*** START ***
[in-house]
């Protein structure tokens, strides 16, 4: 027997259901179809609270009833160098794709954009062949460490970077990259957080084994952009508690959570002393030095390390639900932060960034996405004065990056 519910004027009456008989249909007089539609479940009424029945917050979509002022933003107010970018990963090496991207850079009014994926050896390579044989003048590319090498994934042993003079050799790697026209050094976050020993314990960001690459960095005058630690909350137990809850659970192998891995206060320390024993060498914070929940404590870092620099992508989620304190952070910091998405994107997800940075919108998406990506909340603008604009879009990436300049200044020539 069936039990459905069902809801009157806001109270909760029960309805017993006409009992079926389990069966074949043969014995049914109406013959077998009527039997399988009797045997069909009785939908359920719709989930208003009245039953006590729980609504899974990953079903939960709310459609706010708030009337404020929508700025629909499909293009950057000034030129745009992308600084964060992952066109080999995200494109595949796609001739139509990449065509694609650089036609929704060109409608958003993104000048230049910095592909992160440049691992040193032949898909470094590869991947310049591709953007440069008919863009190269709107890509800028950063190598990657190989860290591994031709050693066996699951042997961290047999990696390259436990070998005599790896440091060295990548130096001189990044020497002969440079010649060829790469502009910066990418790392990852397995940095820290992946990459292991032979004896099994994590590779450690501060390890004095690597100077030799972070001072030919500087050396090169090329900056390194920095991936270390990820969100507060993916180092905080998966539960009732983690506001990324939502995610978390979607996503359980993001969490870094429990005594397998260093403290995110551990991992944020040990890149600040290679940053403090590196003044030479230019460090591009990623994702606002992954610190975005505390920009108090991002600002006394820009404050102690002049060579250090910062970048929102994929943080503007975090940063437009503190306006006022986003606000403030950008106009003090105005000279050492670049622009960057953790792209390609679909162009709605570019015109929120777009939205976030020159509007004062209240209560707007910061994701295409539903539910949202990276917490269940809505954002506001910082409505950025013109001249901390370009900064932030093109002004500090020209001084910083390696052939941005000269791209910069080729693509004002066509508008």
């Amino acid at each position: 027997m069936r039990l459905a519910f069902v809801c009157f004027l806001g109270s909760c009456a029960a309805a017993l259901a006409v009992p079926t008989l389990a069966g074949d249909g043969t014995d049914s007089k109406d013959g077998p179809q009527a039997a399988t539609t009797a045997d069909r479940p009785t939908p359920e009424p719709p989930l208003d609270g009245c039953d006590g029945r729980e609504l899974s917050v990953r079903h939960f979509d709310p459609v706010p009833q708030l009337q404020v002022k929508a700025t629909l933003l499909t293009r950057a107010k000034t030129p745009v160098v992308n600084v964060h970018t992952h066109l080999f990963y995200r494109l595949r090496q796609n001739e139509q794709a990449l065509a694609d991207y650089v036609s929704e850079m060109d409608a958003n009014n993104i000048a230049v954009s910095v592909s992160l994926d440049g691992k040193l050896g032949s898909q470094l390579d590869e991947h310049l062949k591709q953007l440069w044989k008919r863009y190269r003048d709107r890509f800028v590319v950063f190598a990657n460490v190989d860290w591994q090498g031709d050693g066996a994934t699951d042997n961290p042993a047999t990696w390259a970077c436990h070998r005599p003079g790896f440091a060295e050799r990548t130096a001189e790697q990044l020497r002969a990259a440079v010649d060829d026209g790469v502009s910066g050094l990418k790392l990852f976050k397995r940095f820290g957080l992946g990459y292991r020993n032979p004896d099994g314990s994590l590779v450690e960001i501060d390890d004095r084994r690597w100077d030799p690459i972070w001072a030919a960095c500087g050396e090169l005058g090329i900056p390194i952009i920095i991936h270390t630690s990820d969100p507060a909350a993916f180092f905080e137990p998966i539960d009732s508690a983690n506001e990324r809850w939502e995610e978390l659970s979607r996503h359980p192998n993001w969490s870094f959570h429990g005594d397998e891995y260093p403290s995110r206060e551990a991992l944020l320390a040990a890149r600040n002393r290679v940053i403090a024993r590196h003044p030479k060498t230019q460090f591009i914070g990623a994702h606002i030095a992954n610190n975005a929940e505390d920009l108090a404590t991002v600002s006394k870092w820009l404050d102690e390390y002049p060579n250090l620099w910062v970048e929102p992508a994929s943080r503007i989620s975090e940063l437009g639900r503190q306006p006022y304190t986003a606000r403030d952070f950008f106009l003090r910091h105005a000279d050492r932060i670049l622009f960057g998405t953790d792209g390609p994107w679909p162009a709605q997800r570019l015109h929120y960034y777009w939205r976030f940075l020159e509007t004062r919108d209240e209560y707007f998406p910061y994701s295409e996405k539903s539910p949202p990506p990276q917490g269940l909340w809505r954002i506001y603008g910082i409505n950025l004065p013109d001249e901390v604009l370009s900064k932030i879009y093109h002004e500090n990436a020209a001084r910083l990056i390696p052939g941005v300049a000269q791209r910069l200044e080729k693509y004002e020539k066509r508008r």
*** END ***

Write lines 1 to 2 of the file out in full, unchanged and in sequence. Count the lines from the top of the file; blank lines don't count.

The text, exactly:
[in-house]
């Protein structure tokens, strides 16, 4: 027997259901179809609270009833160098794709954009062949460490970077990259957080084994952009508690959570002393030095390390639900932060960034996405004065990056 519910004027009456008989249909007089539609479940009424029945917050979509002022933003107010970018990963090496991207850079009014994926050896390579044989003048590319090498994934042993003079050799790697026209050094976050020993314990960001690459960095005058630690909350137990809850659970192998891995206060320390024993060498914070929940404590870092620099992508989620304190952070910091998405994107997800940075919108998406990506909340603008604009879009990436300049200044020539 069936039990459905069902809801009157806001109270909760029960309805017993006409009992079926389990069966074949043969014995049914109406013959077998009527039997399988009797045997069909009785939908359920719709989930208003009245039953006590729980609504899974990953079903939960709310459609706010708030009337404020929508700025629909499909293009950057000034030129745009992308600084964060992952066109080999995200494109595949796609001739139509990449065509694609650089036609929704060109409608958003993104000048230049910095592909992160440049691992040193032949898909470094590869991947310049591709953007440069008919863009190269709107890509800028950063190598990657190989860290591994031709050693066996699951042997961290047999990696390259436990070998005599790896440091060295990548130096001189990044020497002969440079010649060829790469502009910066990418790392990852397995940095820290992946990459292991032979004896099994994590590779450690501060390890004095690597100077030799972070001072030919500087050396090169090329900056390194920095991936270390990820969100507060993916180092905080998966539960009732983690506001990324939502995610978390979607996503359980993001969490870094429990005594397998260093403290995110551990991992944020040990890149600040290679940053403090590196003044030479230019460090591009990623994702606002992954610190975005505390920009108090991002600002006394820009404050102690002049060579250090910062970048929102994929943080503007975090940063437009503190306006006022986003606000403030950008106009003090105005000279050492670049622009960057953790792209390609679909162009709605570019015109929120777009939205976030020159509007004062209240209560707007910061994701295409539903539910949202990276917490269940809505954002506001910082409505950025013109001249901390370009900064932030093109002004500090020209001084910083390696052939941005000269791209910069080729693509004002066509508008």